White's Oats

My top tips for a more eco-friendly and sustainable home

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1. Ditch single use plastic where possible. Straws, takeaway cups and shopping bags are the obvious swaps, but there is a lot more within our home that we can easily swap.

Squeezy tomato sauce or mayonnaise bottles - make the simple swap to glass, and then the glass jars can be either recycled or used to store leftovers in fridge or freezer. You could even make overnight oats in them.

2. Shop local. I think a lot of people have now started to shop more locally and like to support local food and drink producers.

We have such a vast variety of food producers and manufacturers within Northern Ireland and a growing cohort of artisan makers and bakers. Shopping local also means using less fuel in cars, a lower carbon foot-print for our food and supporting the local economy.

Shopping in your local butcher and vegetable shop also means you can bring your own containers for deli foods and meats, again reducing the amount of plastic where you can.

3. Compost. Do you compost? Most councils provide you with a little food caddy free of charge and you can then put out with your bins or create your own compost to fertilise you garden. Free compost, yes please! You can also request a free compost bin from your local council or buy from many hardware stores.

Did you know; when food waste ends up in landfill, it decomposes anaerobically and releases methane emissions, a greenhouse gas that is 28 times more potent than carbon dioxide. So it is so important to dispose of your food waste correctly.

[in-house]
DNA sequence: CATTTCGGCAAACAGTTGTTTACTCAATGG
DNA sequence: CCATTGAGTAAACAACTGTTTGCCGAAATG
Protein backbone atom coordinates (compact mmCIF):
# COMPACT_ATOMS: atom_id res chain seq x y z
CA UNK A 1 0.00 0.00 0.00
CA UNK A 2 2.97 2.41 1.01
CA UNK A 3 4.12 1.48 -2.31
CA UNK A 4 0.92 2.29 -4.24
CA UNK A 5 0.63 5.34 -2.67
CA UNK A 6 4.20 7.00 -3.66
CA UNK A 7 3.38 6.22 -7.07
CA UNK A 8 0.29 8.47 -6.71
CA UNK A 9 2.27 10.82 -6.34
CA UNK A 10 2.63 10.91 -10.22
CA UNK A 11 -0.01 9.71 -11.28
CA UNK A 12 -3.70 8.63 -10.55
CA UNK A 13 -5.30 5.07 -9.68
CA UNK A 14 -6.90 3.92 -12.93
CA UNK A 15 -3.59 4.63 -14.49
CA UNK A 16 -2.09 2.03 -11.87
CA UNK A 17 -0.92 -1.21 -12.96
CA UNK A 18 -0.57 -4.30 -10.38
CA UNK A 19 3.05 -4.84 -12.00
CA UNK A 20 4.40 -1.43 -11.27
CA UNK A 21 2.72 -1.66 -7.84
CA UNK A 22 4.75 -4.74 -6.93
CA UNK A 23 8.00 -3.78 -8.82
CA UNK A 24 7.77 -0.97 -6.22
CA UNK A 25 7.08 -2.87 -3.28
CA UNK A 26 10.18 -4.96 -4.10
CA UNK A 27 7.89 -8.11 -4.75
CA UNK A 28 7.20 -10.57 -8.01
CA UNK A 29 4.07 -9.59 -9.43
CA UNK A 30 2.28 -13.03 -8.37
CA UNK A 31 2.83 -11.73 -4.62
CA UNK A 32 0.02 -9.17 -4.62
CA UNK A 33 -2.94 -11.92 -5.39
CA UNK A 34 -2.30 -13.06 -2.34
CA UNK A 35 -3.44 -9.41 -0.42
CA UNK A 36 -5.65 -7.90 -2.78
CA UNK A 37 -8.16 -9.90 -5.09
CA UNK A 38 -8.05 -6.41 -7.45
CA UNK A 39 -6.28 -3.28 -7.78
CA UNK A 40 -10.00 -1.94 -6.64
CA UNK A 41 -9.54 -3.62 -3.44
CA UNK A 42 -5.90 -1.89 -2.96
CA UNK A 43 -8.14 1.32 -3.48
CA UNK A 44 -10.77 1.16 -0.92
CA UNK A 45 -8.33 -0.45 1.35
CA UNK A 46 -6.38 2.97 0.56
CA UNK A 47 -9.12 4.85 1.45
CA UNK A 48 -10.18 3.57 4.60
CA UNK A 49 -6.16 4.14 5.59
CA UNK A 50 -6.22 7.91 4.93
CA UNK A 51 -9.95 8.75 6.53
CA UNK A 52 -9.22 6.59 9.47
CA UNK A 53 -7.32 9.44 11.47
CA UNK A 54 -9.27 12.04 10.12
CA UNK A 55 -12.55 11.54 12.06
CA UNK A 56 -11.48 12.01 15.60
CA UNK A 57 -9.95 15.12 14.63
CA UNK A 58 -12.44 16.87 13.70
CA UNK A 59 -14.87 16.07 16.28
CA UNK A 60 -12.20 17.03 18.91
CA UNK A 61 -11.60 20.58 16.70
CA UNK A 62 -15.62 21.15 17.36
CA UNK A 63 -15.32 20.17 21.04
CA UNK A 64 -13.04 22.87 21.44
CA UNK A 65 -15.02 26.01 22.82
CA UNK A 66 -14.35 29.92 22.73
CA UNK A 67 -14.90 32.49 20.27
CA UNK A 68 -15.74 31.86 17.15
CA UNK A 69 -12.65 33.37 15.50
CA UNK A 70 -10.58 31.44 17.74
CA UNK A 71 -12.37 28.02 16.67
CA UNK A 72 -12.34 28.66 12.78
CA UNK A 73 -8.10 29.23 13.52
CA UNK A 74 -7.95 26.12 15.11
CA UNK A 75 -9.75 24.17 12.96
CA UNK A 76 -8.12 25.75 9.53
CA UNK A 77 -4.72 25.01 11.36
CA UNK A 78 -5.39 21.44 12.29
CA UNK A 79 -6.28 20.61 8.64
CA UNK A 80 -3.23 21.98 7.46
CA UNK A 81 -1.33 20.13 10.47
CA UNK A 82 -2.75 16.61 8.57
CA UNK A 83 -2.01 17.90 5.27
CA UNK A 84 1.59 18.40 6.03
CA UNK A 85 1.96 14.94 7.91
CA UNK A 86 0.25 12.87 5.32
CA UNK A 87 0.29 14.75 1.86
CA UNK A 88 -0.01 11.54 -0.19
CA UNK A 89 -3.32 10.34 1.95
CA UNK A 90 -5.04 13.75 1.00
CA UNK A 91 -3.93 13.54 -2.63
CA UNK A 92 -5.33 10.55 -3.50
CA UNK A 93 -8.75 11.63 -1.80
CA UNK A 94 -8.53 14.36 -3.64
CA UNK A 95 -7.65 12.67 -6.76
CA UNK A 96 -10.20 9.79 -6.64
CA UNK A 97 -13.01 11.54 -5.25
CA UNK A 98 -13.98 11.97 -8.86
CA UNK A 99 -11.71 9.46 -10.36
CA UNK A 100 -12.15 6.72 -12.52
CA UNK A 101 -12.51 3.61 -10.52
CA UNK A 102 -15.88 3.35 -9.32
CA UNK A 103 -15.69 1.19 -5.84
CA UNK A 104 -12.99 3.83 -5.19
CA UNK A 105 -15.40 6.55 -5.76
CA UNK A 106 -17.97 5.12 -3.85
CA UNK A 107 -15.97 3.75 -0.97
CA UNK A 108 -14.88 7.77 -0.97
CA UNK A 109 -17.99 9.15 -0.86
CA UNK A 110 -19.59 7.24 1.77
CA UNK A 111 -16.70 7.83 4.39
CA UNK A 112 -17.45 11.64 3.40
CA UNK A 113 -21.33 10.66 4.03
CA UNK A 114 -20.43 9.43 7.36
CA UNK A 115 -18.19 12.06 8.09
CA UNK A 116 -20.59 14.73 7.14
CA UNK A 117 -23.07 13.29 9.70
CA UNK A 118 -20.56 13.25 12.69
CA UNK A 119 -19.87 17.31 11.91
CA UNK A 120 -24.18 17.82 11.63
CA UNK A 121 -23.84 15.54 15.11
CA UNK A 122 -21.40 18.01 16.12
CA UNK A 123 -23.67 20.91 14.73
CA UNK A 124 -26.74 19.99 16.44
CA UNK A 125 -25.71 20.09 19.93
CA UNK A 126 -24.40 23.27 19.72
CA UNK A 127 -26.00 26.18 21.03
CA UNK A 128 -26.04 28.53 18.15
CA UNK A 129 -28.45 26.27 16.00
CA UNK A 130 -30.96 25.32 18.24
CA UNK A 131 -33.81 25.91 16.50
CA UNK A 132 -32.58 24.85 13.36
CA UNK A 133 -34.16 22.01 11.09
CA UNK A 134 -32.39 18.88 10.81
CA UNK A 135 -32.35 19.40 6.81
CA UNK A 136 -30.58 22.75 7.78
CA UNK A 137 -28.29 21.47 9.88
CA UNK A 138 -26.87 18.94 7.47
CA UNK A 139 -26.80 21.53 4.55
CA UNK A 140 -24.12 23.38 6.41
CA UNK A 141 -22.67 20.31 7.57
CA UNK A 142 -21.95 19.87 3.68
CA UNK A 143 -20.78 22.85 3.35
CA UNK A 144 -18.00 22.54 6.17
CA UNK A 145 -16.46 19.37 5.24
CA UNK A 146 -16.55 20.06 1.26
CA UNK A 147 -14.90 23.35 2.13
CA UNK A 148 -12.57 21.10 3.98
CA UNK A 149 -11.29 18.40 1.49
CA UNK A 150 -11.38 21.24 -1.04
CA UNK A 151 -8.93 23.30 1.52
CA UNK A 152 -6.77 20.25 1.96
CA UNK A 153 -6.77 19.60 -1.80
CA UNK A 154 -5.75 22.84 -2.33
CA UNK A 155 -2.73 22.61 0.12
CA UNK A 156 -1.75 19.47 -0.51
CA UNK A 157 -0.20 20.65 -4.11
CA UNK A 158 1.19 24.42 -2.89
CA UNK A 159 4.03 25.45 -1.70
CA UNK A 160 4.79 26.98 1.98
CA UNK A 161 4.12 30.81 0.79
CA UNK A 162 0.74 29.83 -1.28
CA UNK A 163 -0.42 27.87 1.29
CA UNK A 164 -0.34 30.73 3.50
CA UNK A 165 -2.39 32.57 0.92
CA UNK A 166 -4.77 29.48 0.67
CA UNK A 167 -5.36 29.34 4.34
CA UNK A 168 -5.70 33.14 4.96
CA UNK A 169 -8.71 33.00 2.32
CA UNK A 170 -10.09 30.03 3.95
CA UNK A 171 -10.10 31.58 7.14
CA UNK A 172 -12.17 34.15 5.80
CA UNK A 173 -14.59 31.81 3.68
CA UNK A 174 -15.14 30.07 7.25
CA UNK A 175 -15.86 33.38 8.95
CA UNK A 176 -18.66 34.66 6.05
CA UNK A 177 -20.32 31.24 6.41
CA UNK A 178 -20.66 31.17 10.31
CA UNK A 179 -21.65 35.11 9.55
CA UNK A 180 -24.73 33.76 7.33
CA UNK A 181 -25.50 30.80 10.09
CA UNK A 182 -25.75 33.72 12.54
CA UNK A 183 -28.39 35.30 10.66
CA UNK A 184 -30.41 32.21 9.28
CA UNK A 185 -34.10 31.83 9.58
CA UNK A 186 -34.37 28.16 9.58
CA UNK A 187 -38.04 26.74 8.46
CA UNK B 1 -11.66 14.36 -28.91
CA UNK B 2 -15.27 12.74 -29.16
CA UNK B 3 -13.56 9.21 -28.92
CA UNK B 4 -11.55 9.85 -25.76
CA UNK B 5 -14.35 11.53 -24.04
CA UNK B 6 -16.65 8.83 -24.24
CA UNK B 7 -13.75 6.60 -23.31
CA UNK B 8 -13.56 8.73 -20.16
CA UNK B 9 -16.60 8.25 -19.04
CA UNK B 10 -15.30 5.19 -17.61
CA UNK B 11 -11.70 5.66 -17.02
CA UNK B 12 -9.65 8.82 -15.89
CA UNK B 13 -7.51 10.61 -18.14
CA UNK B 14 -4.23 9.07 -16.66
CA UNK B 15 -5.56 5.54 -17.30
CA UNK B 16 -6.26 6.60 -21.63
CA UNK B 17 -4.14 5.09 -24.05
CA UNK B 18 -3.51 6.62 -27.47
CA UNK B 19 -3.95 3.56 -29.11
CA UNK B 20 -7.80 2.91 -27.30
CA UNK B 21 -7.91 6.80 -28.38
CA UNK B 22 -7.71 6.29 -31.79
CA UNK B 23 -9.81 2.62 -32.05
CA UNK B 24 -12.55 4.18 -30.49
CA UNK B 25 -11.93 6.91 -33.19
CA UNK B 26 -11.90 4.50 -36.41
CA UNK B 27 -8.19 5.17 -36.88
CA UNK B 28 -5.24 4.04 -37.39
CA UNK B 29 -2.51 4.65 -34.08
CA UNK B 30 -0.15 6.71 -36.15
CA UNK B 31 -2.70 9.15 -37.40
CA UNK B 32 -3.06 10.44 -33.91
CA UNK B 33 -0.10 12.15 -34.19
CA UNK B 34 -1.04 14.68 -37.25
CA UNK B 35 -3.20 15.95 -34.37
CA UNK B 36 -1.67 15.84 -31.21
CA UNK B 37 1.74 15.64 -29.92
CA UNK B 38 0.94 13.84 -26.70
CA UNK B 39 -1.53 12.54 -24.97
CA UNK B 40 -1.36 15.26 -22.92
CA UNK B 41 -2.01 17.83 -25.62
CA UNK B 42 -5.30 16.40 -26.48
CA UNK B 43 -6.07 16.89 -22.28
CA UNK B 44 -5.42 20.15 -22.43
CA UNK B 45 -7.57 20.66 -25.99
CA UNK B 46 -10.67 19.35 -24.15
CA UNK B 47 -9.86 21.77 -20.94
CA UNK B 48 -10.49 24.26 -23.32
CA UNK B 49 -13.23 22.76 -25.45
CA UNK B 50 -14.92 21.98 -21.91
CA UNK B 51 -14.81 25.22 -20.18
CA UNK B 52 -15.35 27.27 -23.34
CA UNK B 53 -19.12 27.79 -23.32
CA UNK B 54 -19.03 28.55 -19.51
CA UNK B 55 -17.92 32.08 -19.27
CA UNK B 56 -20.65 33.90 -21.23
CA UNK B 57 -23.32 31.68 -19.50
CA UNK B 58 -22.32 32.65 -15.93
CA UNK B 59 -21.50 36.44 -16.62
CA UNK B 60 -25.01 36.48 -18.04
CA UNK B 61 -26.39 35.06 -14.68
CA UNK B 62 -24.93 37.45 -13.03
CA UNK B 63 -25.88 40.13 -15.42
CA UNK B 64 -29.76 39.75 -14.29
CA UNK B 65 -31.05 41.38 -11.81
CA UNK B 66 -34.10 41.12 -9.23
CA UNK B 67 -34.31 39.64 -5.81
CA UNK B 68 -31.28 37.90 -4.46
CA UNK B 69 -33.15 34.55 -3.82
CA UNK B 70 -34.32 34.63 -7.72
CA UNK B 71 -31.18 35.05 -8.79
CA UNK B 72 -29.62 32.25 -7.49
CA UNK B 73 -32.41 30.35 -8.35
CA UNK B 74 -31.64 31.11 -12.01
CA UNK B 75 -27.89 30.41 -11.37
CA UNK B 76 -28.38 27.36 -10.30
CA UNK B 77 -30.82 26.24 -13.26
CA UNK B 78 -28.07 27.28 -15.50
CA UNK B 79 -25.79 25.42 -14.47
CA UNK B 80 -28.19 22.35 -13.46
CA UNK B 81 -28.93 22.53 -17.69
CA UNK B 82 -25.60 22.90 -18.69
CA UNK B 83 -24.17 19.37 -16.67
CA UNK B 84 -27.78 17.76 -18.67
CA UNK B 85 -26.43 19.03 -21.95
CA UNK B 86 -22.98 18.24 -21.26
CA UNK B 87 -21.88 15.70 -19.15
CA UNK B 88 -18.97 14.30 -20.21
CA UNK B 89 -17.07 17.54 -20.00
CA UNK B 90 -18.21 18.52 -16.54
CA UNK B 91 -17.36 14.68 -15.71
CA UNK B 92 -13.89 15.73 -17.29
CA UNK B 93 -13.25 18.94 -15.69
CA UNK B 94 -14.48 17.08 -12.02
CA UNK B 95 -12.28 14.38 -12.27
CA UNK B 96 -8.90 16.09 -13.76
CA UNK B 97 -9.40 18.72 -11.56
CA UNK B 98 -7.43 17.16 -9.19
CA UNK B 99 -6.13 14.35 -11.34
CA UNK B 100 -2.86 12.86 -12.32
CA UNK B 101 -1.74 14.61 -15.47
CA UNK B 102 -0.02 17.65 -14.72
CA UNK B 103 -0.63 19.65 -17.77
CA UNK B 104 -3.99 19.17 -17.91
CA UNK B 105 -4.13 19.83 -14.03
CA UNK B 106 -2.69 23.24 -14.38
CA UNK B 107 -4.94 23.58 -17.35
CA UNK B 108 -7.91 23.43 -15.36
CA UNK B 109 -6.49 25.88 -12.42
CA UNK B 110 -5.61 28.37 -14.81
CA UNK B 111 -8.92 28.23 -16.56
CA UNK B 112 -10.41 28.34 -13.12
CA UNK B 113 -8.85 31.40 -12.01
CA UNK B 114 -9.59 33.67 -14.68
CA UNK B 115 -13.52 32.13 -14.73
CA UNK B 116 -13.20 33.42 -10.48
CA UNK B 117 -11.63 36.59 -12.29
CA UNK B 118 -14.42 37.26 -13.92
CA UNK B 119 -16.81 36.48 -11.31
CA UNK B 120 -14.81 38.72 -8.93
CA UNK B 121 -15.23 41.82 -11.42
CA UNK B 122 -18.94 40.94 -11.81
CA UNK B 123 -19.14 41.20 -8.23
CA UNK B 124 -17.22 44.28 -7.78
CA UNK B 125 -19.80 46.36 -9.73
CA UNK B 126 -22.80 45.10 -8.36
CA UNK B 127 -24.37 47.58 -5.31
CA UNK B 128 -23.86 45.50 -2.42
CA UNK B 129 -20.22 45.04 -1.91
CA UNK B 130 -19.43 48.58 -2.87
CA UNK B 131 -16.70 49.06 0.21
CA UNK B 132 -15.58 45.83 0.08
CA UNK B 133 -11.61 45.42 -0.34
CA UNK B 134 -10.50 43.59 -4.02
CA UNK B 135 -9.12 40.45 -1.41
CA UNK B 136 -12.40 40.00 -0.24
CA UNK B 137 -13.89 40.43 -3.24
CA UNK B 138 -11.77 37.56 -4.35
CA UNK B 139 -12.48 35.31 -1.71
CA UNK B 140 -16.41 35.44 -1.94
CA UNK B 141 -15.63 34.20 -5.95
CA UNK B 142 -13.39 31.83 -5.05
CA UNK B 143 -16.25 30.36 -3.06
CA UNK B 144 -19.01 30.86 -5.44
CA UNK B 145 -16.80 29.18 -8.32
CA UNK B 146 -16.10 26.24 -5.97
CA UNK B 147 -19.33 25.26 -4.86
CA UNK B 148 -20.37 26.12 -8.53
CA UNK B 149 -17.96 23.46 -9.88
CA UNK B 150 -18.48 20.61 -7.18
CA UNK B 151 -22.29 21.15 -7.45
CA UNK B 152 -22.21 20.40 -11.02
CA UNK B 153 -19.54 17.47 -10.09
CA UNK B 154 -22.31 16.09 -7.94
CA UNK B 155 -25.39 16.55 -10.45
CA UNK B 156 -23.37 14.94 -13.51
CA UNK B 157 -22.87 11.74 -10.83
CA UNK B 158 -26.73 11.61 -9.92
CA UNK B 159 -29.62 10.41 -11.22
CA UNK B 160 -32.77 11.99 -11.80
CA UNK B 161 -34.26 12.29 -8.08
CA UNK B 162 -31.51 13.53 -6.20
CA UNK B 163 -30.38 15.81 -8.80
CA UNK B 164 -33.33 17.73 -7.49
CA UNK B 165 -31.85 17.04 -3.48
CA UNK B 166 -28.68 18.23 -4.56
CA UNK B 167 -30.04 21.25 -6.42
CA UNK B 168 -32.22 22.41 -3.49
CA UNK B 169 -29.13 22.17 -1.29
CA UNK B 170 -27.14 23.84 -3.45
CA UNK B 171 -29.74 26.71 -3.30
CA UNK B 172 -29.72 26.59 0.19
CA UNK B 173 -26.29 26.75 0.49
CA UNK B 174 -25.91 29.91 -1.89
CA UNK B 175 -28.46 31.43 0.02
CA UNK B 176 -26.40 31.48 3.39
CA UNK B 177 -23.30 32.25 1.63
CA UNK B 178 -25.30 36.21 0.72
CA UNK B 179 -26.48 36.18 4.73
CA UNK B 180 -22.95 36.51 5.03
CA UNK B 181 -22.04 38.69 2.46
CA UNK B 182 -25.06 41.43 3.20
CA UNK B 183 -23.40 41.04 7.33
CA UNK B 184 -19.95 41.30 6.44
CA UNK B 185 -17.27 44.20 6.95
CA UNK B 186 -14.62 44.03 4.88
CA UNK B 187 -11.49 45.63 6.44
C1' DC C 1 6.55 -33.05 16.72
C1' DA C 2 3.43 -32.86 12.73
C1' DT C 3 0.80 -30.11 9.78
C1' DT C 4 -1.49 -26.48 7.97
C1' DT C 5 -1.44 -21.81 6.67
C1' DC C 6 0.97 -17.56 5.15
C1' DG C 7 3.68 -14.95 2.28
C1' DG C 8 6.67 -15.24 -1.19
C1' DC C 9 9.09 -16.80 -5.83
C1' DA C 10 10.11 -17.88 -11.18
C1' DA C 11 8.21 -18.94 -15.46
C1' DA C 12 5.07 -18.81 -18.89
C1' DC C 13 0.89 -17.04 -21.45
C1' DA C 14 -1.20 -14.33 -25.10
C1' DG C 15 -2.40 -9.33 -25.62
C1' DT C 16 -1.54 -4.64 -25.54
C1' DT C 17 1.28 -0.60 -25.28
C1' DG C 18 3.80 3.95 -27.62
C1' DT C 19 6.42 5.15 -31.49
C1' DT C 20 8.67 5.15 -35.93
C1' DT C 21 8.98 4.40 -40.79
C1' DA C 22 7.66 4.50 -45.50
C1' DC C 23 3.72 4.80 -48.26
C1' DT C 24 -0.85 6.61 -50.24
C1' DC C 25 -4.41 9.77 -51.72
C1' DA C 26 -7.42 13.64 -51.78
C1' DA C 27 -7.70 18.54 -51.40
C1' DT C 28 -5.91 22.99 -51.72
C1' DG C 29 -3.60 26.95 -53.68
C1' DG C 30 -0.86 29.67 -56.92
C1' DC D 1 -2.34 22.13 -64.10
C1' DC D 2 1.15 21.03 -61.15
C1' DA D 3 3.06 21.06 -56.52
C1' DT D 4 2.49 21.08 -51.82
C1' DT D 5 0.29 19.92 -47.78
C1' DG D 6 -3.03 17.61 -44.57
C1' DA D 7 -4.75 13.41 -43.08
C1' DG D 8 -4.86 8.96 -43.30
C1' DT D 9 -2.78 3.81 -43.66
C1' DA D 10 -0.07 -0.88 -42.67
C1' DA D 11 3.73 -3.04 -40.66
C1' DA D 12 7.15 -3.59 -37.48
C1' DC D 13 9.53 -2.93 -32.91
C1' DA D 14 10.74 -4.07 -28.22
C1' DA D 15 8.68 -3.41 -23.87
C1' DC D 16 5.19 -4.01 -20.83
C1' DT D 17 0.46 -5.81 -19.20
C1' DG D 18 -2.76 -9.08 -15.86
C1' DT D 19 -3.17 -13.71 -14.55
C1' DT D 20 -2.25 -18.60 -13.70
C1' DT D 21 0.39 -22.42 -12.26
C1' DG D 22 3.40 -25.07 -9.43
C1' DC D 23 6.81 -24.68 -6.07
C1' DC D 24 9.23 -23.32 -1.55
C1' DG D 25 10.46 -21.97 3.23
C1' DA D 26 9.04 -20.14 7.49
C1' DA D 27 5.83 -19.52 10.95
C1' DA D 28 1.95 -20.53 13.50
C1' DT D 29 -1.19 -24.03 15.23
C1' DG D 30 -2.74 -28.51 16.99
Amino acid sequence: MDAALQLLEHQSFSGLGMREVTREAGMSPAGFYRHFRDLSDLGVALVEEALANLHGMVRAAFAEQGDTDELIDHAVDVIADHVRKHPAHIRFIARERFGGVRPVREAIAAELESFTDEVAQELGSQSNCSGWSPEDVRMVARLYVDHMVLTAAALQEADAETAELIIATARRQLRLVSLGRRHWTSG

4. Food waste. Moving on from the point above. What about we look at how to avoid food waste within our homes? In the UK, 6.7 MILLION tonnes of food is wasted per year which totals a cost of £10.2 billion each year. Each household wastes between £250-£400 of food per year. I find this a shocking statistic.1

Some tips for preventing food waste. Check your cupboards before a shop and write a list; keep your bread in the freezer and defrost as needed; wash fruit and vegetables and store in jars/tubs in fridge; freeze herbs into butters or in ice-cube trays of oil; chillies and ginger can both be frozen successfully as well as hummus, pesto and tomato puree. Have a look at items you regularly find yourself throwing out – perhaps cut them out of your food shop altogether or find recipes and new ways to use up odds and ends.

5. Say no to till receipts (especially for food items). Receipts that are printed on thermal paper are coated in a substance called BPA or BPS. These chemicals can be harmful if they are released into the environment, and they also cannot be recycled. Other items like post it notes, salad bags, crisps bags and toothpaste tubes also cannot be put into recycling bins.

There is a brilliant scheme called TerraCycle which will take many items that currently cannot be recycled i.e. crisp packets and toothpaste tubes, it’s worth searching for any local charities that work with TerraCycle in your area. They will earn from your waste!